The renowned Norwegian social anthropologist, political commentator, journalist, and all-around litterateur Thomas Hylland Eriksen is in the news again. The esteemed scholar has taken exception to the manner in which he was described by another commentator in a Norwegian newspaper.
Our Norwegian correspondent The Observer sends a translated opinion piece by Dr. Eriksen, and includes these prefatory notes:
This little nugget from Norway concerns the esteemed and very pompous multiculturalist, Thomas Hylland Eriksen. You may remember that Eriksen blamed conservative Norwegians for Anders Behring Breivik’s murderous actions on 22/7. Well, in November last year the tables were turned and the pompous professor was himself accused of having “ideologically” contributed to ABB’s evil acts, and this accusation was leveled by someone with an immigrant background!
Needless to say Hylland Eriksen was not impressed, and he swiftly brought the matter before the Norwegian Press Complaints Commission (PFU). He wants Aftenposten, the newspaper that published the op-ed, to apologize for seriously hurting his feelings by linking him to ABB. He doesn’t seem to be too concerned about the feelings of the people that he himself hurt by linking them with the 22/7 attacks.
By the way, the original online interview with Hylland Eriksen in which he uttered the now infamous quote about ‘deconstructing the majority and do it in such a way that it can never be referred to as a majority again’ has been removed as per the professor’s request — it seems that he’s a little bit of a censorship freak, too.
Readers are invited to take a walk down memory lane to the aftermath of the Breivik massacre, when Thomas Hylland Eriksen wrote an op-ed for The New York Times entitled “A Blogosphere of Bigots”. In his analysis he named and linked this blog (in its previous blogspot incarnation) as one of the dangerous nests of bigotry and hatred that inspired the Butcher of Utøya.
Here’s the translated article from today’s Aftenposten:
“This is a case about what people who engage in the public discourse have to accept”
Last Tuesday the PFU (Press Complaints Commission) discussed whether Aftenposten breached the media code of ethics by publishing the op-ed “Våre antirasistiske helter” (“Our anti-racist heroes”) last autumn.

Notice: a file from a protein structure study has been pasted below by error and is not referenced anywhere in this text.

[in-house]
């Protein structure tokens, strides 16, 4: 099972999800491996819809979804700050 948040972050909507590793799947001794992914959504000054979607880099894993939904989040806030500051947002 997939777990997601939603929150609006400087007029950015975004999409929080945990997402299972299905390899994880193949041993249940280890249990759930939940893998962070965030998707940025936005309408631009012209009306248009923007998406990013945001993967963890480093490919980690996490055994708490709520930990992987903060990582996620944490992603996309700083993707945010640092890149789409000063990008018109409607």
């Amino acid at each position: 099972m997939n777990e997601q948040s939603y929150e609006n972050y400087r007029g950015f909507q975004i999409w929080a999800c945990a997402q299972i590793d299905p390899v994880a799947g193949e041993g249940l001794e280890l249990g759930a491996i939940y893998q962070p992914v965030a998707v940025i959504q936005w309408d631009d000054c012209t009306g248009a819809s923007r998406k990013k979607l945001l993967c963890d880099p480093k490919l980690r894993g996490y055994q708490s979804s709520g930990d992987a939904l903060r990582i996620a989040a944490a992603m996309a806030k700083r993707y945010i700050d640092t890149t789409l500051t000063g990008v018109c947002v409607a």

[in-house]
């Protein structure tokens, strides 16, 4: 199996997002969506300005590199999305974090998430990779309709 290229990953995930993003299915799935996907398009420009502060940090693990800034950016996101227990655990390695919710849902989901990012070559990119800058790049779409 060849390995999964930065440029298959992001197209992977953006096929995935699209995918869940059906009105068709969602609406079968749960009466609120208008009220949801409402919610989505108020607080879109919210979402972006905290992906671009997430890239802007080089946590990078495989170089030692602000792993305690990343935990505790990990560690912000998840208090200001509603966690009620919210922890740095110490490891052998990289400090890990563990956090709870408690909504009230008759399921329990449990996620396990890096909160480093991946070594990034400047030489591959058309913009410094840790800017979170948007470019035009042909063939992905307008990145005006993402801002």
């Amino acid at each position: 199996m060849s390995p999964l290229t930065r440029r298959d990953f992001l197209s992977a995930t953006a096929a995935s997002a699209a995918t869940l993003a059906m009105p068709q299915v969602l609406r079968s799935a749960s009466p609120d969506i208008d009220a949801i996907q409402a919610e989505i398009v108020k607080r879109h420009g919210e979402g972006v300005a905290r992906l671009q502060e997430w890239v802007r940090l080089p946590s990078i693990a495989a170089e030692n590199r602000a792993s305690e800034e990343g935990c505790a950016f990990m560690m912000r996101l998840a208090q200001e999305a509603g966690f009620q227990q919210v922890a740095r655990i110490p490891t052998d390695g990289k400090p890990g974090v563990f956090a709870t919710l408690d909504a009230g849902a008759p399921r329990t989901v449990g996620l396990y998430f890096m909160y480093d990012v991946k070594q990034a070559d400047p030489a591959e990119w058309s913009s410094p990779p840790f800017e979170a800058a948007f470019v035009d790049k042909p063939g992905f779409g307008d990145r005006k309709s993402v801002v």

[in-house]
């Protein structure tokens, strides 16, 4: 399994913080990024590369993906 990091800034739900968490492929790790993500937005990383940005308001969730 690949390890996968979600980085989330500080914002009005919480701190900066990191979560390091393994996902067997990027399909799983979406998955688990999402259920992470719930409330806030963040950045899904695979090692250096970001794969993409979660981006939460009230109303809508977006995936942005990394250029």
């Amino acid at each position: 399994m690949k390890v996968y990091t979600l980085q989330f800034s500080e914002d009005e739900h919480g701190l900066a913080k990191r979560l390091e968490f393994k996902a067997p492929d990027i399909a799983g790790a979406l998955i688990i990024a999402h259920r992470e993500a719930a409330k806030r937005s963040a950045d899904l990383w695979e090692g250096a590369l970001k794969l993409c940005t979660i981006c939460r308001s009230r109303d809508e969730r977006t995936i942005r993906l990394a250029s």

In the controversial op-ed which published last November the author and lecturer Lily Bandehy claimed that the social anthropologist and social commentator Thomas Hylland Eriksen has fueled anti-immigration sentiments in Norway by not “raising sensitive issues that can fuel racism.”
“He wrote about deconstructing democracy which was the last drop for mass murderer Anders Behring Breivik,” Bandehy wrote. In the online version of the op-ed this section has been rephrased.
The op-ed created a heated debate. In “Bandehys misforståelser” (“Bandehy’s misunderstandings”) Hylland Eriksen went on the offensive and counterattacked, which Bandehy tried to fend off in her reply “Hylland Eriksen’s misunderstandings”.
After the verbal feud, the social anthropologist reported Aftenposten to the PFU for violating the media code of ethics Section 4.16 on objectivity and consideration.
In the complaint he stated that Aftenposten should never have published Bandehy’s op-ed, partly because it is “journalistically weak, and because Bandehy reveals poor knowledge and poor understanding.”
“The message in the op-ed is that the so-called anti-racists come across as racists, a claim which she attempts to substantiate through a variety of lies, half-truths and insinuations and by pointing a finger at me,” he writes.
Aftenposten did not promote a “fair and free exchange of information and opinion,” as the media code of ethics requires them to do, the professor claims.
Dismisses the appeal
Aftenposten rejects the appeal, in part because “the op-ed is within the limits of what a social commentator of Thomas Hylland Eriksen’s stature must have to accept in an ongoing debate.”
The professor responded that he has “to accept some” — “but not in this manner.” “Bandehy has showed in both in her op-ed and in her response to me shows that she doesn’t understand what I write about and what I talk about,” and that Eriksen doesn’t blame her for this, but that Aftenposten “should have known better.”
Aftenposten, on the other hand, claims to be fully within their rights to publish an op-ed that the complainant doesn’t like, that misinterprets him, and which the complainant believes should have been rejected.
However, the newspaper concedes that the section about Behring Breivik “should have been worded in a different manner.”
“It’s about what people have to accept”
According to Per Edgard Kokkvold, the Secretary General of the PFU, it is very rare that op-eds are brought before the PFU. He says that newspaper editors are not responsible for the opinions presented in op-eds, but that they still have “personal and full responsibility for the content,” as per the media code of ethics.
In that regard, the question that the PFU will discuss tomorrow is not essentially new.
“Hylland Eriksen, like many others who report things to us, feels insulted. This case is about what a person who engages in the public discourse must and should accept,” says Kokkvold.